By Vanessa Nim (April 9th, 2018)
Directed by: Jae Won Jung
Written by: Jae Won Jung
Produced by: Ho Sung Jung
Key Cast: Se In Park (Sun-Woo), Woo Kyum Shin (Jae-Ha)
There is a fine line between life and death, remembering and fading, that we dance across and tiptoe around during our lives. Where is the line between existing and living? And what is the difference between memory and experience? With her directorial debut, Shadow, Jae Won Jung presents a haunting and captivating film that examine these lines and explores the partnership of life, death and human existence.
Written, directed and filmed by Jung, Shadow begins with Jae-Ha (Woo Kyum Shin), an aspiring documentary filmmaker who finds a flyer advertising a large payment for someone to film a person for three days. After contacting the poster’s email, Jae-Ha is directed to film a stage actress, Sun-Woo (Se In Park), in exchange for $20,000. The rest of the film follows Jae-Ha as he completes the assignment, leading us to watch Sun-Woo through Jae-Ha’s camera lens as he follows behind her.
While the film explores dense and abstract themes of life, death, existence and experience, it does so with very little dialogue and no direct conversation between the two characters. The vast majority of the dialogue consists of Sun-Woo’s monologues for her upcoming play, which we watch her rehearse as Jae-Ha films for his assignment. Flirting with distant themes of dissociation and understanding our place in the world, about memory, existence and perception, Sun-Woo’s monologues are the catalyst of the film. These monologues carry the weight of the film, showcasing Jung’s themes and creating the silhouette that is Sun-Woo’s character.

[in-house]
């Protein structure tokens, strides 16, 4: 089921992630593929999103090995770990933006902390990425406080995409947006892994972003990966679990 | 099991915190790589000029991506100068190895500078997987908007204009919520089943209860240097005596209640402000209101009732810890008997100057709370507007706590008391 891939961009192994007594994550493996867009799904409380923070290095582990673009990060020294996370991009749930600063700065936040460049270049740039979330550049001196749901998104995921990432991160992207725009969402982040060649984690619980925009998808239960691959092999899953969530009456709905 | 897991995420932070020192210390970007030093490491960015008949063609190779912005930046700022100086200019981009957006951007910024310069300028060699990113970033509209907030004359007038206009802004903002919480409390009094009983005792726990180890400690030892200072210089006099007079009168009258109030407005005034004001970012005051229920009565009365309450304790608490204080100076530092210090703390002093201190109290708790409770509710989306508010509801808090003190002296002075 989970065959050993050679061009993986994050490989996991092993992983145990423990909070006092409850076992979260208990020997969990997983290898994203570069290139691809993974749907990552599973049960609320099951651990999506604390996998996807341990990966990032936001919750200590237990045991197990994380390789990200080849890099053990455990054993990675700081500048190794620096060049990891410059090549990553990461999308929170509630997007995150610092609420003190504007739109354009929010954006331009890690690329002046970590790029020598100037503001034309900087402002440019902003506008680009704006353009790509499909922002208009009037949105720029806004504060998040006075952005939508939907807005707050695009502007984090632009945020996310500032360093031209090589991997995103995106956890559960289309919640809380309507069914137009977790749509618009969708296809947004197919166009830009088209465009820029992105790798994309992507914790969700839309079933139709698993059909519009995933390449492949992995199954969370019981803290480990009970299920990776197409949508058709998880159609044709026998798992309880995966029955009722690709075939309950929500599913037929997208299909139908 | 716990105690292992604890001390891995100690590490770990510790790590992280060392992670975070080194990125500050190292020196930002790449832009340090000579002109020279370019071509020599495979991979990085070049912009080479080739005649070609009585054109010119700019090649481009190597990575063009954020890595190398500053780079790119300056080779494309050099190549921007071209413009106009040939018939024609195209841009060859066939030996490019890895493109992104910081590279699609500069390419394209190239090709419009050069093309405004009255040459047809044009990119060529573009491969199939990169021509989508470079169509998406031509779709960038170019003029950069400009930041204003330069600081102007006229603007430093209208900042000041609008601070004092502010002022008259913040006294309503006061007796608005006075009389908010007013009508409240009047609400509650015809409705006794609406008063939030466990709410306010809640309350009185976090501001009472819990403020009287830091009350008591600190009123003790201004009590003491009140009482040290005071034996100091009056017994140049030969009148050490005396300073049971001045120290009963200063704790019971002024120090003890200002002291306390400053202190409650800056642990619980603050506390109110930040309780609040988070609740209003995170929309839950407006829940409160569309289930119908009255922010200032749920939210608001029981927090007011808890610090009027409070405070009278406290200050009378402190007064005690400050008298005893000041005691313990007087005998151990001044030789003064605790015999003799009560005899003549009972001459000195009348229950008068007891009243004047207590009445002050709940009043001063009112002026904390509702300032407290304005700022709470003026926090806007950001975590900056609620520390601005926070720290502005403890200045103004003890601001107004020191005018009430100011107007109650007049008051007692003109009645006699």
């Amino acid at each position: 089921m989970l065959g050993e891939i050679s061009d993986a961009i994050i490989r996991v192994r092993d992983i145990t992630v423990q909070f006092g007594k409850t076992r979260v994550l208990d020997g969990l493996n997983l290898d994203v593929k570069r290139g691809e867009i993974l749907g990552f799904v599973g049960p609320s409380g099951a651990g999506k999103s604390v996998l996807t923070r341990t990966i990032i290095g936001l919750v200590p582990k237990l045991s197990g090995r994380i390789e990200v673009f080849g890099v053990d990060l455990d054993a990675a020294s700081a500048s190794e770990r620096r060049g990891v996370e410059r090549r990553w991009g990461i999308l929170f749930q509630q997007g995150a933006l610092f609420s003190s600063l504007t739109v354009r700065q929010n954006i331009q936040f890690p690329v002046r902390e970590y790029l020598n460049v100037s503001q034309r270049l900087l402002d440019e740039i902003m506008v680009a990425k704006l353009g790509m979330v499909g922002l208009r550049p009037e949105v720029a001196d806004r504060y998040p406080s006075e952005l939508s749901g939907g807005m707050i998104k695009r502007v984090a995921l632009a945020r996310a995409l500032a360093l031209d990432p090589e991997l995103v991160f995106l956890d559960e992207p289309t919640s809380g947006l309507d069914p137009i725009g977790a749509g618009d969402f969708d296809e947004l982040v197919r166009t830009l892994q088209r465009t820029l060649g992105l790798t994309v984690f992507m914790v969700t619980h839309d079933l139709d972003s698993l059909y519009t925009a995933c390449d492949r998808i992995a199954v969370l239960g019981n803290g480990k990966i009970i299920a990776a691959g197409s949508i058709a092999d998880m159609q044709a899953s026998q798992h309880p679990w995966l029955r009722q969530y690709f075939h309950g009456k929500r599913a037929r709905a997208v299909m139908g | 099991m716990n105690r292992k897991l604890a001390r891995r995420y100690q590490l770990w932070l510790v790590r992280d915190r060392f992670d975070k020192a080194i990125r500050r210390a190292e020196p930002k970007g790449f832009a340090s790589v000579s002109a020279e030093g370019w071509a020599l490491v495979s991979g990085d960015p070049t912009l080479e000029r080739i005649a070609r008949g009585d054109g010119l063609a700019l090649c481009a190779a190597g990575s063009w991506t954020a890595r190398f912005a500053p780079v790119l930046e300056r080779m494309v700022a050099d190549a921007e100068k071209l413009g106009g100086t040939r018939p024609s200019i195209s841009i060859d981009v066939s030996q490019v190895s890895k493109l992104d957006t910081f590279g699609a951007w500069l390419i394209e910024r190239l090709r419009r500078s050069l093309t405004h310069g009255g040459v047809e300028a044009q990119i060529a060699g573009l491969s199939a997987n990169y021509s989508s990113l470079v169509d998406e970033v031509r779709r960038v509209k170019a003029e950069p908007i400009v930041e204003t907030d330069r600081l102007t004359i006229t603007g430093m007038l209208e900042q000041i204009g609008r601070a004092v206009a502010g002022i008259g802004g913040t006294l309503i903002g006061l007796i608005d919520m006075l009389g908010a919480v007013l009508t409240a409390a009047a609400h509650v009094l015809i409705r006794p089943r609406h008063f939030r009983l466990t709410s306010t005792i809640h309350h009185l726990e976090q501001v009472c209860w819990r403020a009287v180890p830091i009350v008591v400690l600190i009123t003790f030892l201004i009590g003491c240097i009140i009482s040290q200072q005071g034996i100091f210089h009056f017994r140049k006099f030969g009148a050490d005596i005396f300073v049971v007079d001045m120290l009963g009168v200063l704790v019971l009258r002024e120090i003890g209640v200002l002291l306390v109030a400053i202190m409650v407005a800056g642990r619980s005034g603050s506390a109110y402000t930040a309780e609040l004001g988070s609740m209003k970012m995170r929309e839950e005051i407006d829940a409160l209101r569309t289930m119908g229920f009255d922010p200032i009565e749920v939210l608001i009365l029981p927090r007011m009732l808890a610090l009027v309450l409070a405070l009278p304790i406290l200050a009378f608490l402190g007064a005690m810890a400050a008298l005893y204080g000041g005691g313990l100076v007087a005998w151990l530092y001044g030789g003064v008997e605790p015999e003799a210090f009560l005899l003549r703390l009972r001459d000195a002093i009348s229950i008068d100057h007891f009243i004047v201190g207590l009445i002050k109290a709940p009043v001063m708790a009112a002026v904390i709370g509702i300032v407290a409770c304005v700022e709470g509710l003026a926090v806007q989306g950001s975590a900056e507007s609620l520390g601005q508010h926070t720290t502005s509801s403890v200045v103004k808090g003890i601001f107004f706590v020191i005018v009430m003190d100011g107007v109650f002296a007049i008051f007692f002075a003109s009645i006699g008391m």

Although not her own words, Sun-Woo’s recitation of the monologues bring us into her character, painting a portrait that encapsulates the familiar melancholy of the existence between living and dying. The heavy, contemplative impact of the monologues is formed from Jung's beautiful writing as well as Se In Park’s skillful performance.
Park’s portrayal of Sun-Woo is breathtaking. While our interactions with Sun-Woo are limited to Jae-Ha’s observation of her, Park’s performance unmasks Sun-Woo’s character and pulls us into her dance around the lines of existing in the light and disappearing in the shadows. The actors reverberating delivery of the monologues lifts Jung’s words and brings them to settle at the bottom of our chests, where they rest as we chew on the grain of our own lives and existence.
In addition to the beautifully crafted script and Park’s resounding performance, Jung’s cinematography in Shadowalso helps to translate the films dense themes on top of simply creating a visually entrancing film. From the use of muted, distant colours, theatrical lighting, and the mix of handheld and still camera shots, Jung’s cinematographic direction perfectly distills the films themes and showcase her talents as a photographer and filmmaker.
Jung’s photographic background shines through in Shadow as it incorporates an element of stillness in many shots, creating a visual parallel to still photography. The choice of stillness, while perhaps subconscious on Jung’s part, further help to showcase the dualities of human existence that the film deals with (particularly the difference of experience and perception) while also working to deepen the films characters.
From its entrancing script, haunting performances, and skillful cinematography, Shadow stands out as a strong debut for Jung as a new director. The young filmmakers ability to craft and distill dense themes, as well as her keen photographic sense and eye for visuals, has worked to create a well-rounded and breaktaking film. Shadow stands as a strong foundation to Jung’s budding career and is an exemplary step on her foray into the world of filmmaking.
- Vanessa Nim